In a later scene, in which the truly talented Adam Schulmerich is forced to masquerade as Desiree, the scene escalates near to the point of rape, because of the supposed understanding that a denial of sex with the man in question will reveal that he is not, in fact, this woman. The scene is intended to be funny, but is actually one of the most disturbing scenes I have ever seen in a piece of live theater. It’s not the punchline of this joke that’s horrible, it’s the set up. It’s not the sex, or the sexualization, it’s the total lack of power and credibility this character has, and the information that the audience is supposed to take for granted, that makes for an extremely uncomfortable night of theater. Sex Marks the Spot is intended to be a comedy, but ultimately this is a play that is too far removed from humanity to parody the human condition.
Teatro Luna – Anything but generic!
|Teatro Luna presents|
|GL 2010 – Not Your Generic Latina|
|Developed & Directed by Miranda Gonzalez
at Chicago Dramatists, 1105 W. Chicago (map)
through July 11 | tickets: $15-$20 | more info
reviewed by Aggie Hewitt
Teatro Luna is a great theatre company. Billing themselves as "Chicago’s all Latina theatre company," Teatro Luna brings Latina actresses, writers and directors together to collaboratively compose all original material. Their new show, GL 2010, is styled as a review, made up of a series of vignettes, songs, and movement pieces. GL stands for Generic Latina, and shares a name with Teatro Luna’s first production. Although the material is all new, it is generated by the same idea as the original: what does the phrase "Generic Latina" mean?
As the audience enters, they are met with a particularly noticeable pre-show soundtrack, a hodgepodge of electronica music and samples from what sounds like a particularly dark telenovela. The walls of the set are absolutely covered with Spanish-language posters for movies, bands and night clubs; as well as a graffiti-style stencils of Mexican wrestling masks, ice cream trucks and Virgin Marys. The show starts with a bang, when a red jump suited audience member flies out of her seat and plows onto the stage to perform a high energy rap about her Latina experience, denying that there is anything generic about her at all. This opening number is representative of Teatro Luna at its very best: controlled, focused energy exploding with the joy of performance. After this first opening number, a gang of three mothers of adult children take the stage, a vignette that will be replicated twice during the show. The three women come from different Spanish speaking countries and discuss their cultural differences, and their shared worries about their children. Teatro Luna always takes its time to explore as many angles of Latina life as possible. The three mothers are vessels through which the culture is examined externally: the writer/performers themselves look at a part of their culture that they are much to young to experience and explore it like curious children, eager to show their findings.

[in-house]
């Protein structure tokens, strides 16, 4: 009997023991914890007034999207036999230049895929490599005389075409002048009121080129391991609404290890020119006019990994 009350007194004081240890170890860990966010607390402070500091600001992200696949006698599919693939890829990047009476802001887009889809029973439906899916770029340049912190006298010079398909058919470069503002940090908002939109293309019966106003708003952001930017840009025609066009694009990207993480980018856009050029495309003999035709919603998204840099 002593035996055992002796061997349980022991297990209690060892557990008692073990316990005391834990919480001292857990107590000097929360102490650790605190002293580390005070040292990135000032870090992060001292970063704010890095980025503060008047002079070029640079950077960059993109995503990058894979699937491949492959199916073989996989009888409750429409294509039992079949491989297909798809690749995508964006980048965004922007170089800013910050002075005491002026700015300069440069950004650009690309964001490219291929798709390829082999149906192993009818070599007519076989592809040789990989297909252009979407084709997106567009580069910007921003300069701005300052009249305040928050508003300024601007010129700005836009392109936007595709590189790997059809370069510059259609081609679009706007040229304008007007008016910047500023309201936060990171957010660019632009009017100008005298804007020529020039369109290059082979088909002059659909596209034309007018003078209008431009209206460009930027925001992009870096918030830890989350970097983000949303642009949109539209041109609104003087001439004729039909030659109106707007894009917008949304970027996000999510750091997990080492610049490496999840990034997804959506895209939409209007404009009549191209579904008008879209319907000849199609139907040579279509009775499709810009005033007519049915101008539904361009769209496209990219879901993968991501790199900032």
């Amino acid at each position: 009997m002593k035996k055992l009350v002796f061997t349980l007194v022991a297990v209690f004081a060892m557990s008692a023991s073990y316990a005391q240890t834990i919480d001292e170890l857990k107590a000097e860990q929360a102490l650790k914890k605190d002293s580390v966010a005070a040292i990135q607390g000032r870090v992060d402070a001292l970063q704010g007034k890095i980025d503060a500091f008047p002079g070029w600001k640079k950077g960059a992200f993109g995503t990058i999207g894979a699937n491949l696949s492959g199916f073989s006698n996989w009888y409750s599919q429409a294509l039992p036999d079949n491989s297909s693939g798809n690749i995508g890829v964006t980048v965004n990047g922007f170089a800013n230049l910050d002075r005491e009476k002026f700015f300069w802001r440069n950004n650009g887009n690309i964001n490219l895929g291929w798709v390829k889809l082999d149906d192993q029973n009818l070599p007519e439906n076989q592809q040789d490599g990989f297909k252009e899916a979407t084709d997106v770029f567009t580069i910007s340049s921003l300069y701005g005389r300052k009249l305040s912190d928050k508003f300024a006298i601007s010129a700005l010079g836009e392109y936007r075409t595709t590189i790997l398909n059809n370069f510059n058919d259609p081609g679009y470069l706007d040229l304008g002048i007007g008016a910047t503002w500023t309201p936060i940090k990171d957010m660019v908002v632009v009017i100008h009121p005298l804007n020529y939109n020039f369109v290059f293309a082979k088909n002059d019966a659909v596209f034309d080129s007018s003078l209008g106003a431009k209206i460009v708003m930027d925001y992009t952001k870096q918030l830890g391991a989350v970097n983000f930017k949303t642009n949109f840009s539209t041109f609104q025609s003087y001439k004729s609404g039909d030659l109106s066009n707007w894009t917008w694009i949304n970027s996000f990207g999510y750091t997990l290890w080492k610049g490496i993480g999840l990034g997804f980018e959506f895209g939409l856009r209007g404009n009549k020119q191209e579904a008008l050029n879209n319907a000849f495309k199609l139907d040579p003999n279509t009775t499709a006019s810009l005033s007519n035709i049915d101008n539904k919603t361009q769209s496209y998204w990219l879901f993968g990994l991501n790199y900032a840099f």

GL 2010 is more reserved than the company’s previous shows. With a cast that welcomes a few new writer/performers, GL 2010 has the intellectual weight one expects from a Luna show, but comes off as emotionally guarded. Scenes are generated from autobiographical stories, which has given a raw, emotional edge to past shows like Lunaticas. It makes sense that GL 2010 would become more intellectual than emotional: the premise of the show is to investigate what a Generic Latina means, and to blow up that stereotype – and external struggle rather than an internal one.